Emmy-nominated screenwriter Dorothy Cooper Foote was born in Vermillion, SD in 1911. She was also a USD alum who graduated in 1933 with a degree in journalism. After moving to California she soon began to work her way up the ranks at Universal Studios. Under the name Dorothy Cooper, she wrote such films as “On an Island With You,” “Small Town Girl,” “A Date With Judy” and the TV shows “Father Knows Best,” “My Three Sons,” “Gidget,” “Love on a Rooftop,” “The Flying Nun” and “Hazel.” Ms. Foote was nominated for an Emmy for her work on the Robert Young TV series “Father Knows Best.” She was also nominated for a Writer’s Guild Award as the co-writer of the Esther Williams film “On an Island With You.”
Dorothy wrote the first episode for Father Knows Best and won a number of awards for the series, including the Sylvania Award for outstanding achievement in creative television technique. She would also receive two Emmy Award writing nominations and win the Television-Radio Writers Award for An Old Flame, the best script for episodic comedy in 1959-1960.
Dorothy Christy Wright was born on September 30, 1911, to Harry and Jessie (Christy) Wright in Vermillion, South Dakota. Her father was the Vermillion postmaster and their family resided at 415 East Clark Street, across from Slagle Hall. This eventually became the home of University of South Dakota political science professor, Dr. William O. Farber. While attending USD, Dorothy majored in journalism, was a member of the Chi Omega sorority and edited the Wet Hen, a campus humor magazine. She gained notoriety on campus for creating the “Kissable Lips” contest.
Dorothy graduated from USD in 1933 and moved to California where she began working as a telephone operator at Universal Studios. Dorothy then showed initiative four years later by writing a letter to Val Paul, a producer, stating that she was interested in writing. Her bold attempts to get a promotion were successful. She was an extra in the 15 episode movie serial, Flaming Frontiers(1938), starring Johnny Mack Brown. Soon after, she was appointed as an assistant script editor. Dorothy moved her way up the studio ranks and eventually began to write screenplays for movies. Her first motion picture screenplay was A Date with Judy (1948), an MGM musical in Technicolor starring Jane Powell, Wallace Berry, Carmen Miranda, and Elizabeth Taylor. This was followed by four other musicals starring Esther Williams, June Allyson, Van Johnson, Jimmy Durante, and Ricardo Montalban–On an Island with You(1948), Small Town Girl (1953), Duchess of Idaho(1950), and Rich, Young and Pretty (1951).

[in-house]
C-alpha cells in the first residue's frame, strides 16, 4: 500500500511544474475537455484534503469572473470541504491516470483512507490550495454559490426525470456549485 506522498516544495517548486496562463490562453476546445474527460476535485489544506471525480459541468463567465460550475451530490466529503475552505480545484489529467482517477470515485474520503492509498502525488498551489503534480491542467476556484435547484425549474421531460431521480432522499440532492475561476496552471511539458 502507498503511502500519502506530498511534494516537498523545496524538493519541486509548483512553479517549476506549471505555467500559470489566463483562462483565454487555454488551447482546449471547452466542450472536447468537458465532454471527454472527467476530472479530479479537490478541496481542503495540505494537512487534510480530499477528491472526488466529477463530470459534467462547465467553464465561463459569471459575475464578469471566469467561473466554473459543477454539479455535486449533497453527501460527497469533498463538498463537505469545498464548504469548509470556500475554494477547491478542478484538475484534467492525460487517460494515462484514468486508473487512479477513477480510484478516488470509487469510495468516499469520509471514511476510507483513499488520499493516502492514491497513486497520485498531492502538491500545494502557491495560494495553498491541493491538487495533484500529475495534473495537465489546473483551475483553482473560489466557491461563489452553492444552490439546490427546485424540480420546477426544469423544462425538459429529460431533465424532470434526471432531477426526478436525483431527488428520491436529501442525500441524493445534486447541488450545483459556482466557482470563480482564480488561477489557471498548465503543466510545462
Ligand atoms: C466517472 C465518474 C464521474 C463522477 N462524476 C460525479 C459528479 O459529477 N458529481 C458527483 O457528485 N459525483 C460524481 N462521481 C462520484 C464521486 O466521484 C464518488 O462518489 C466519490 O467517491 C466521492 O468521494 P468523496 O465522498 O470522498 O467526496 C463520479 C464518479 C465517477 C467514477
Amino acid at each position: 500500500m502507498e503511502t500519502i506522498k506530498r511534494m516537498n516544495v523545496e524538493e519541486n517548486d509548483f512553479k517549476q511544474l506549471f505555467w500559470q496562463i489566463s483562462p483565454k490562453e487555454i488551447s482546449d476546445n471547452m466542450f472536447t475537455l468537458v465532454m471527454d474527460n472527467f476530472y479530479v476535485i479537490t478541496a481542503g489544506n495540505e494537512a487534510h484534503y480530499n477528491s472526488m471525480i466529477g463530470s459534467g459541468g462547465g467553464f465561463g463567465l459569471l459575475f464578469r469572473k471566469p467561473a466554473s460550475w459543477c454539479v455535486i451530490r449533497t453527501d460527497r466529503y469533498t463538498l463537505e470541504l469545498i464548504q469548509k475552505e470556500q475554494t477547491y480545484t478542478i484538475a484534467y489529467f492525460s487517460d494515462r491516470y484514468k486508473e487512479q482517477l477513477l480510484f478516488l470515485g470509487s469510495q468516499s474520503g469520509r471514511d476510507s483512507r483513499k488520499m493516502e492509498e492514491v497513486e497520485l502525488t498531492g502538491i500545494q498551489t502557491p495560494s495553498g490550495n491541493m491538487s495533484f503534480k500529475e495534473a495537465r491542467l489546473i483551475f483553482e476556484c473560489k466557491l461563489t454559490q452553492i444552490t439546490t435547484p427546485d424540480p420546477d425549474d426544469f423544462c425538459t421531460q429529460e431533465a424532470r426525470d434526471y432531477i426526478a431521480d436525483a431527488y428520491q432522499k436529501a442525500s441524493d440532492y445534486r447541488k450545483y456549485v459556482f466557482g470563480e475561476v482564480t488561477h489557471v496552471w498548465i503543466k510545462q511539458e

With the advent of television in the 1950s, Dorothy began to write screenplays for television sitcoms. She wrote the pilot episode for Father Knows Best, and won numerous awards for this series including the Sylvania Award for outstanding achievement in creative television technique. She received two Emmy Awards and won the Television-Radio Writers Award for her work on An Old Flame as the best script for episodic comedy in 1959-1960. Dorothy also continued to write for such sitcoms as My Three Sons, Hazel, Gidget, Love on a Rooftop, and The Flying Nun during the 1960s.Dorothy returned to Vermillion in 1964 when the University of South Dakota named her honorary marshal for the Dakota Days parade. After retiring in the late 1970s, she remained active by writing two musical plays (This is Heaven? and Scots on the Rock), working with charitable organizations, serving as a judge for screenwriters’ contests, and acting as a consultant on various manuscripts for other writers.
Dorothy was married three times; her first marriage to G. Leslie Cooper and her second was to Paul R. Cerf. On October 6, 1956, she wed Robert “Bob” Foote, a prominent Los Angeles surgeon and medical school professor. Dr. Foote was a graduate of Alfred University in Alfred, New York and received his medical degree from the College of Medicine of the State University of New York in Brooklyn. They had several homes including residences in Bakersfield, Malibu, Dana Point, and Palm Desert in California. They particularly enjoyed sailing on their boat, The Libertine.Dorothy loved dogs, and throughout her life canines were always her constant companions. In the 1970s and 1980s, she and her husband owned Great Danes, the last of which was named “Rhett Butler.” Dorothy (Wright) Cooper Foote died on at the age of 93 on November 26, 2004, at her home in Palm Desert. Her husband, Dr. Robert Foote, passed away on April 5, 2002.
Text taken from an online exhibit done for the Archives and Special Collections by Gayla Koerting. Images by Danielle Loftus.